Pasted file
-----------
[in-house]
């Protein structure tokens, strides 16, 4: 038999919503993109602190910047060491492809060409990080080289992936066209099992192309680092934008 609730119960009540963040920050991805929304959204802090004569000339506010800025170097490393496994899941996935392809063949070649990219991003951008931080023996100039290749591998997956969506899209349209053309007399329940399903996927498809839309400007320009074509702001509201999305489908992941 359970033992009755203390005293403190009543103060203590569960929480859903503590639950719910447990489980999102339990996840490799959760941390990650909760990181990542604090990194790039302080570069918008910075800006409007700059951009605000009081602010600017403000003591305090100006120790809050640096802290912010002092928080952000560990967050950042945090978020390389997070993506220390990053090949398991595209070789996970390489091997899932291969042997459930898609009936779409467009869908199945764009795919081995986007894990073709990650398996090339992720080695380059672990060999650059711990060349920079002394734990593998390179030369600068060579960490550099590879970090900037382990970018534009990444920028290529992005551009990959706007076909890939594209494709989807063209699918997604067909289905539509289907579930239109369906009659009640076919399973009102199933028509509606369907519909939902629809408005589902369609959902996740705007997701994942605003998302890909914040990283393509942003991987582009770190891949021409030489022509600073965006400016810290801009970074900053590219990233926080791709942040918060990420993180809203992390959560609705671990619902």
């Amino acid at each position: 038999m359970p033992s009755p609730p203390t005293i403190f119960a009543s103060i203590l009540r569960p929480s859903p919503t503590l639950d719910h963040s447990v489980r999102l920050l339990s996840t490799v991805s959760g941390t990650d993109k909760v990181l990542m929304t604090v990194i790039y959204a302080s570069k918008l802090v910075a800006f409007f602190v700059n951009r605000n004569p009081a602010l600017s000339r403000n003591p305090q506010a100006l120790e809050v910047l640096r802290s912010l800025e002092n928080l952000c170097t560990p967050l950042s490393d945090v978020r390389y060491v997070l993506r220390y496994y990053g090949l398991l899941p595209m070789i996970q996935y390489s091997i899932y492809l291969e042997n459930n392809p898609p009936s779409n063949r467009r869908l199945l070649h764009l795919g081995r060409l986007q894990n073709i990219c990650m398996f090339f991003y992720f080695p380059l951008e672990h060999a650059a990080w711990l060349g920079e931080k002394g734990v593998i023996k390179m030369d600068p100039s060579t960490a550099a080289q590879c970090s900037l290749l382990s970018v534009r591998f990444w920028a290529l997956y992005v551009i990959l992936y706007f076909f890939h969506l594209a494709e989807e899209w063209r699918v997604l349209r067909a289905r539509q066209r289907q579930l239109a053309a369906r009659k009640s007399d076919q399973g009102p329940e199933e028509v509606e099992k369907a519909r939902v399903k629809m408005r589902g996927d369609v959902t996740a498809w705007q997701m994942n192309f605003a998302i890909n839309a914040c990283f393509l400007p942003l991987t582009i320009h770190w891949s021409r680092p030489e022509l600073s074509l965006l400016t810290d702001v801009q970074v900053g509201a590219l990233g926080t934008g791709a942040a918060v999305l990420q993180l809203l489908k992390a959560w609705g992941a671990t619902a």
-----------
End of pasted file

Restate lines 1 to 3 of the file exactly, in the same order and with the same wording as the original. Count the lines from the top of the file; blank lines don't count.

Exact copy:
[in-house]
């Protein structure tokens, strides 16, 4: 038999919503993109602190910047060491492809060409990080080289992936066209099992192309680092934008 609730119960009540963040920050991805929304959204802090004569000339506010800025170097490393496994899941996935392809063949070649990219991003951008931080023996100039290749591998997956969506899209349209053309007399329940399903996927498809839309400007320009074509702001509201999305489908992941 359970033992009755203390005293403190009543103060203590569960929480859903503590639950719910447990489980999102339990996840490799959760941390990650909760990181990542604090990194790039302080570069918008910075800006409007700059951009605000009081602010600017403000003591305090100006120790809050640096802290912010002092928080952000560990967050950042945090978020390389997070993506220390990053090949398991595209070789996970390489091997899932291969042997459930898609009936779409467009869908199945764009795919081995986007894990073709990650398996090339992720080695380059672990060999650059711990060349920079002394734990593998390179030369600068060579960490550099590879970090900037382990970018534009990444920028290529992005551009990959706007076909890939594209494709989807063209699918997604067909289905539509289907579930239109369906009659009640076919399973009102199933028509509606369907519909939902629809408005589902369609959902996740705007997701994942605003998302890909914040990283393509942003991987582009770190891949021409030489022509600073965006400016810290801009970074900053590219990233926080791709942040918060990420993180809203992390959560609705671990619902």
């Amino acid at each position: 038999m359970p033992s009755p609730p203390t005293i403190f119960a009543s103060i203590l009540r569960p929480s859903p919503t503590l639950d719910h963040s447990v489980r999102l920050l339990s996840t490799v991805s959760g941390t990650d993109k909760v990181l990542m929304t604090v990194i790039y959204a302080s570069k918008l802090v910075a800006f409007f602190v700059n951009r605000n004569p009081a602010l600017s000339r403000n003591p305090q506010a100006l120790e809050v910047l640096r802290s912010l800025e002092n928080l952000c170097t560990p967050l950042s490393d945090v978020r390389y060491v997070l993506r220390y496994y990053g090949l398991l899941p595209m070789i996970q996935y390489s091997i899932y492809l291969e042997n459930n392809p898609p009936s779409n063949r467009r869908l199945l070649h764009l795919g081995r060409l986007q894990n073709i990219c990650m398996f090339f991003y992720f080695p380059l951008e672990h060999a650059a990080w711990l060349g920079e931080k002394g734990v593998i023996k390179m030369d600068p100039s060579t960490a550099a080289q590879c970090s900037l290749l382990s970018v534009r591998f990444w920028a290529l997956y992005v551009i990959l992936y706007f076909f890939h969506l594209a494709e989807e899209w063209r699918v997604l349209r067909a289905r539509q066209r289907q579930l239109a053309a369906r009659k009640s007399d076919q399973g009102p329940e199933e028509v509606e099992k369907a519909r939902v399903k629809m408005r589902g996927d369609v959902t996740a498809w705007q997701m994942n192309f605003a998302i890909n839309a914040c990283f393509l400007p942003l991987t582009i320009h770190w891949s021409r680092p030489e022509l600073s074509l965006l400016t810290d702001v801009q970074v900053g509201a590219l990233g926080t934008g791709a942040a918060v999305l990420q993180l809203l489908k992390a959560w609705g992941a671990t619902a």